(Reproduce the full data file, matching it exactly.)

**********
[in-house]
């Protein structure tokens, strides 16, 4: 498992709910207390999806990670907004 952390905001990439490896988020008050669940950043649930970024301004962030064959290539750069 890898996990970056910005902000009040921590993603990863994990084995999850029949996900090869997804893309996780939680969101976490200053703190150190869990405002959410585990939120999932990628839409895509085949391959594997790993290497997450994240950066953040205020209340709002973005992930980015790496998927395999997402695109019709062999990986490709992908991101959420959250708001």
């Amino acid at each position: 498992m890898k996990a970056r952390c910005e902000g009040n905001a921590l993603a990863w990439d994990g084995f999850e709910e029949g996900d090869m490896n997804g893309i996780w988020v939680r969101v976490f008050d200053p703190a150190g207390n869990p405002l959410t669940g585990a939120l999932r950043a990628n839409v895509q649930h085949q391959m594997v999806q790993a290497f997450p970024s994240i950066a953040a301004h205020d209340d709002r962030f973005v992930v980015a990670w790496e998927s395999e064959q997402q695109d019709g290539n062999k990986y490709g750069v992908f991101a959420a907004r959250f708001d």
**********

[in-house]
């Protein structure tokens, strides 16, 4: 498992709910207390999806990670907004 952390905001990439490896988020008050669940950043649930970024301004962030064959290539750069 890898996990970056910005902000009040921590993603990863994990084995999850029949996900090869997804893309996780939680969101976490200053703190150190869990405002959410585990939120999932990628839409895509085949391959594997790993290497997450994240950066953040205020209340709002973005992930980015790496998927395999997402695109019709062999990986490709992908991101959420959250708001």
């Amino acid at each position: 498992m890898k996990a970056r952390c910005e902000g009040n905001a921590l993603a990863w990439d994990g084995f999850e709910e029949g996900d090869m490896n997804g893309i996780w988020v939680r969101v976490f008050d200053p703190a150190g207390n869990p405002l959410t669940g585990a939120l999932r950043a990628n839409v895509q649930h085949q391959m594997v999806q790993a290497f997450p970024s994240i950066a953040a301004h205020d209340d709002r962030f973005v992930v980015a990670w790496e998927s395999e064959q997402q695109d019709g290539n062999k990986y490709g750069v992908f991101a959420a907004r959250f708001d």